ELS Campground Faces $250,000 Fine

February 13, 2009 by   - () Comments Off on ELS Campground Faces $250,000 Fine

The Upper Bern Township supervisors near Reading, Pa., have voted unanimously to impose the largest fine in the township’s history, $205,000, on a shuttered RV campground, according to the Reading Eagle.
The penalty levied against Appalachian Campsites on Wednesday (Feb. 11) pertained to 136 illegal septic tanks that Appalachian operated in the campground, according to the township.
The 87-acre campground was closed last year after the township ordered it to correct the sewage problems.
It has been taking reservations for its 45th anniversary in May, but township officials say the owner, Equity LifeStyle Properties (ELS) of Chicago, has done nothing to correct the sewage problems, and the site is all but abandoned.
ELS has 60 days to appeal the fine. Company representatives could not be reached Thursday.
Township officials say the campground could solve its sewage problems by tying into a sewer line running under Interstate 78 to the township wastewater treatment plant. But that would require extensive upgrades to the campground’s sewage system and no plans have been submitted.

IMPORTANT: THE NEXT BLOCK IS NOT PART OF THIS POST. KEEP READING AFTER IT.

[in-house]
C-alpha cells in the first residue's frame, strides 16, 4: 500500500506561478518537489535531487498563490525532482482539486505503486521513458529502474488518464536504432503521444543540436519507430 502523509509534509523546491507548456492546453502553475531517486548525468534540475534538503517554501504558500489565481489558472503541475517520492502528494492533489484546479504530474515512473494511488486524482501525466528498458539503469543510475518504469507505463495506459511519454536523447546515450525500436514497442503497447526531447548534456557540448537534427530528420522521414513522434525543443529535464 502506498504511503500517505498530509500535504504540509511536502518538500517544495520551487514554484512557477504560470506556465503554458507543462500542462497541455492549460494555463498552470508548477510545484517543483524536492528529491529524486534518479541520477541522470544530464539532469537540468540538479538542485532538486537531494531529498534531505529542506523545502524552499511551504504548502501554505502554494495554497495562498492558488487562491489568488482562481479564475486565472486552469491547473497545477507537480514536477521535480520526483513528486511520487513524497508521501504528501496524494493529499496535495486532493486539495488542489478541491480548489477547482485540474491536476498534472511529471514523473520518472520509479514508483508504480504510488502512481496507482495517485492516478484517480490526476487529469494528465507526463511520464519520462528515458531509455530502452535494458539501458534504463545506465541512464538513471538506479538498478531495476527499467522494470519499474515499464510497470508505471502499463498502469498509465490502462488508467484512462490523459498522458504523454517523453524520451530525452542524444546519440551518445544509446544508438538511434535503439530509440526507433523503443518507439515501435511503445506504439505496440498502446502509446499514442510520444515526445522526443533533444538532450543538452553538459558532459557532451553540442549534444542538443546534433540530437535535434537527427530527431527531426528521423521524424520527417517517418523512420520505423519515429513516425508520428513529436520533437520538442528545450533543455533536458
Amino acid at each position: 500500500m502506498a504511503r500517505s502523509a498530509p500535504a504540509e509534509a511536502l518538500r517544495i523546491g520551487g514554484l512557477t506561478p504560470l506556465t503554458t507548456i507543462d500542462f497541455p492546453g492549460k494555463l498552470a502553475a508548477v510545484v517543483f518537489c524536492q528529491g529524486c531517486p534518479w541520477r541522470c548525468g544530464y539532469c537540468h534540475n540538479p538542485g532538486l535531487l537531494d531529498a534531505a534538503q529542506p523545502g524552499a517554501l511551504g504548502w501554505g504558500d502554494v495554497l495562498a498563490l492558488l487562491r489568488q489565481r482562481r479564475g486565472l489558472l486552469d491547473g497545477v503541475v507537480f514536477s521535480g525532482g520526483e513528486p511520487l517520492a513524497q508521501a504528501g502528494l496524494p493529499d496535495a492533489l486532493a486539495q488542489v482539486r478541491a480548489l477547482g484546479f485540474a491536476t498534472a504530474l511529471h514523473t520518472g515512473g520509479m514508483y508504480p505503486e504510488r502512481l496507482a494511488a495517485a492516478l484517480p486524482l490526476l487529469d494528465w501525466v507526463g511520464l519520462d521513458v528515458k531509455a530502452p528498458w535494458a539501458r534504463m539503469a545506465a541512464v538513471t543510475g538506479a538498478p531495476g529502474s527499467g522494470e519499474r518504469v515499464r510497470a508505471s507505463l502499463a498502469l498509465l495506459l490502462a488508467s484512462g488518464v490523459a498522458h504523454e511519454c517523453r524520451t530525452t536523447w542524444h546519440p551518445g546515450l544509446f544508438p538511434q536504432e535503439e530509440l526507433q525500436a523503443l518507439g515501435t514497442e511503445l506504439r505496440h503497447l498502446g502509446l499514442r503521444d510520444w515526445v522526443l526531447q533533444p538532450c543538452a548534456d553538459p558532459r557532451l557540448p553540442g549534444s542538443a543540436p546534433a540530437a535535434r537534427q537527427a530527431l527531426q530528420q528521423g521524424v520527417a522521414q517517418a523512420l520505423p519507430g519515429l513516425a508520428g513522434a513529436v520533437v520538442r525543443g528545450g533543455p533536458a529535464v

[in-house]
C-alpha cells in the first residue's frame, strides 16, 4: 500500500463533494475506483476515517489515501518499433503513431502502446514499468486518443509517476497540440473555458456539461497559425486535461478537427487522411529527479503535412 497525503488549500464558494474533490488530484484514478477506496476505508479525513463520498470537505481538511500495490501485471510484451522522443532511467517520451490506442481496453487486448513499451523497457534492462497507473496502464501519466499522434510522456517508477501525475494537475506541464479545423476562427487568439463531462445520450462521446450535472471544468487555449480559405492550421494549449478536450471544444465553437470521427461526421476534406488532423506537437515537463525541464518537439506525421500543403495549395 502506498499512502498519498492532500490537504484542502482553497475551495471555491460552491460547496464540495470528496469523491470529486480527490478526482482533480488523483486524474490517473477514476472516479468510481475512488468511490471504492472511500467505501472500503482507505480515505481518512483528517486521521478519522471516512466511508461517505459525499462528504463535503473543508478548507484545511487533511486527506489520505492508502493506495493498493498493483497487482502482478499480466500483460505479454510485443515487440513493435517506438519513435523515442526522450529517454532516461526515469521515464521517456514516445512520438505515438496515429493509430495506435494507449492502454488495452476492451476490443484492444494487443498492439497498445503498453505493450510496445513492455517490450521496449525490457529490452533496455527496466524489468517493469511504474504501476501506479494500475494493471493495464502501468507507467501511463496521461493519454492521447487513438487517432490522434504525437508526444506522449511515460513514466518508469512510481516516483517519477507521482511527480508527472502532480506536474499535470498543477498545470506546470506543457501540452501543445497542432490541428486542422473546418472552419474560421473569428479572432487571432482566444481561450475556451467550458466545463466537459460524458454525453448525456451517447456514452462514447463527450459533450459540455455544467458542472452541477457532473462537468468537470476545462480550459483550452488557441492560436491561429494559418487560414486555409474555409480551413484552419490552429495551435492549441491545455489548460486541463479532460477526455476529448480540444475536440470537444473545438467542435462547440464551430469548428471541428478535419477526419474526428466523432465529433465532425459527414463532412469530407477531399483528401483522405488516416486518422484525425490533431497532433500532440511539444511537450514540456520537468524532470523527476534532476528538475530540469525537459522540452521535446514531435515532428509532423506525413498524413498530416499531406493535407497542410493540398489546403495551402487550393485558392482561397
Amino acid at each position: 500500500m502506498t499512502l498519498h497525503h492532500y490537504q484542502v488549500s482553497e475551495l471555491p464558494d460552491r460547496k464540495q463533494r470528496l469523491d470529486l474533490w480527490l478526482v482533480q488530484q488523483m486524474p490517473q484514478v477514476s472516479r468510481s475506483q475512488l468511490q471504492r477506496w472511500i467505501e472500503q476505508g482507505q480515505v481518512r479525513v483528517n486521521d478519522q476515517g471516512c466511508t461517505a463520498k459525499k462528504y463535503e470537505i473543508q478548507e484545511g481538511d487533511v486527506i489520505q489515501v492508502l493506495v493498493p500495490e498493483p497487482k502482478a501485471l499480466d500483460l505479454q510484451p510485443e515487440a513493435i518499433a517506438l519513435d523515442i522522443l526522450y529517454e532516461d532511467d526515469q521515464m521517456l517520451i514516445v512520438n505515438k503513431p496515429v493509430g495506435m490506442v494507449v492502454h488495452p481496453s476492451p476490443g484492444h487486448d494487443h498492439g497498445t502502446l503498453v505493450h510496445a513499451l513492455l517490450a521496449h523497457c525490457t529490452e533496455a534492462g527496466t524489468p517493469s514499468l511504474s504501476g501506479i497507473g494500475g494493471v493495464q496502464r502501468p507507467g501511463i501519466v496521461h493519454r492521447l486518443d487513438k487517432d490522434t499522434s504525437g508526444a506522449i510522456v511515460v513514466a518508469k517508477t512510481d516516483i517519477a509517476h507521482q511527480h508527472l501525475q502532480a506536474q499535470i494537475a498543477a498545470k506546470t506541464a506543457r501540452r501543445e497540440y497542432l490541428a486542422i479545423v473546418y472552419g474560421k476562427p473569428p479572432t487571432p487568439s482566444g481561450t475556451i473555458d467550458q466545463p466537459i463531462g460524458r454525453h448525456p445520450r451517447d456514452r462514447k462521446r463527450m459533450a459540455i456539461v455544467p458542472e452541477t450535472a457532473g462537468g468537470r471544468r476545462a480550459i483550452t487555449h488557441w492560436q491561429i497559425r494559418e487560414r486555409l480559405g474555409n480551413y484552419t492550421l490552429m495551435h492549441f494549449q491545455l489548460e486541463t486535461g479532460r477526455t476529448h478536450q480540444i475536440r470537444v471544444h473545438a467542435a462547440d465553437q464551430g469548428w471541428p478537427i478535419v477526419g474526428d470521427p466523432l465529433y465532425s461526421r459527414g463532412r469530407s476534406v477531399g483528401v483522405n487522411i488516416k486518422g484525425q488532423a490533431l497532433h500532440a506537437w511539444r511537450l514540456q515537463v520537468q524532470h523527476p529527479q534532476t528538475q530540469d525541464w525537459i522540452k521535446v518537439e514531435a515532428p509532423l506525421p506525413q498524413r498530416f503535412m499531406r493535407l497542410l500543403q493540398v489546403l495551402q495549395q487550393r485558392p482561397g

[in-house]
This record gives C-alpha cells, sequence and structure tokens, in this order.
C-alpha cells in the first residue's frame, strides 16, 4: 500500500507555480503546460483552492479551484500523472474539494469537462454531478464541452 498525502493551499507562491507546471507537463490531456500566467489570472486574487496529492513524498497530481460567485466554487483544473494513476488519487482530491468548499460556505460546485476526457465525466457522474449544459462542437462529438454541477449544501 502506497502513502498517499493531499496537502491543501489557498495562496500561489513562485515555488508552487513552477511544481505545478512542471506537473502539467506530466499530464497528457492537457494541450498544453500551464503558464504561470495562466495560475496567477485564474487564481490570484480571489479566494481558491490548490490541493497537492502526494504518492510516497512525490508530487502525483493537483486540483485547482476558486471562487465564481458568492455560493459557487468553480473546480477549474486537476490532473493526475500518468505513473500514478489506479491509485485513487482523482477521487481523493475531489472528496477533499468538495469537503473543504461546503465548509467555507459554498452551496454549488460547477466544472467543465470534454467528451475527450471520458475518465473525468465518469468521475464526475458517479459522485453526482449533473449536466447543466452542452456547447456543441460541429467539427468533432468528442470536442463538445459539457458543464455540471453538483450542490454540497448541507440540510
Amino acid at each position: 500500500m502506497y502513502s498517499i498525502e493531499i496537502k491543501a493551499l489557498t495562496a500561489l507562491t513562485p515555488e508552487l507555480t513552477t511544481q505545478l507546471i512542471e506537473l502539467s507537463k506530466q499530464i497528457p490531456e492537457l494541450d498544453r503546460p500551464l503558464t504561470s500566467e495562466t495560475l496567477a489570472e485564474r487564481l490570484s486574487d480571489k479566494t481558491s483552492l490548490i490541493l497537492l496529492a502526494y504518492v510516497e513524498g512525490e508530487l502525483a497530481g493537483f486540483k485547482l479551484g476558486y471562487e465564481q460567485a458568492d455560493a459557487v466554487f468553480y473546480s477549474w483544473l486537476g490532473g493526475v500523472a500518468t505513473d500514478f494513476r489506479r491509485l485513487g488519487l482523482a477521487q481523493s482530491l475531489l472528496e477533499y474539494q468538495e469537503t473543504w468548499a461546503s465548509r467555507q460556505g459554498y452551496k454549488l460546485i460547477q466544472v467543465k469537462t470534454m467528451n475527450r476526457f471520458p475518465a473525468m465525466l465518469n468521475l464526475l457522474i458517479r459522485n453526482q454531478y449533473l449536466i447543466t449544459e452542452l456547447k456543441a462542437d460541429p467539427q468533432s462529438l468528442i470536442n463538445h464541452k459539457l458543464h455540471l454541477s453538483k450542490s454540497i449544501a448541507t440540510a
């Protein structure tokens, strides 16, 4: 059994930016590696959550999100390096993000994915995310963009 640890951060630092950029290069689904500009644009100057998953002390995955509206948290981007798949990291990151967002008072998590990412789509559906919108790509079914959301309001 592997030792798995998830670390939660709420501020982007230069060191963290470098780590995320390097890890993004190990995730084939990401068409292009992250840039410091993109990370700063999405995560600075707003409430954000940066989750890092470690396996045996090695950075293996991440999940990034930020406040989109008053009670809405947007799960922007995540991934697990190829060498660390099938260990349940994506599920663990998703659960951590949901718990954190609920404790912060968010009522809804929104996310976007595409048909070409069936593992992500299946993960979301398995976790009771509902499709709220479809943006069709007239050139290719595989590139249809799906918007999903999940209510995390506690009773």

Township engineer J. Jerome Skrincosky said the township has met with ELS representatives more than 10 times and they’ve shown little willingness to correct the problem.
“They’re a large corporation,” Skrincosky said. “They just want to show their investors a profit without having capital expenses.”
Appalachian Campsites also has been the subject of a federal investigation that began after old battery casings were found there in late 2007.
The U.S. Environmental Protection Agency subsequently determined that soil lead levels exceeded federal standards at four of the 400 campsites and in some common areas.
Exposure to lead-contaminated soil can cause health problems, particularly in young children.
The EPA and the Pennsylvania Department of Environmental Protection were working on a cleanup plan with the campground owners when it shut down last spring, an EPA spokesman said then.


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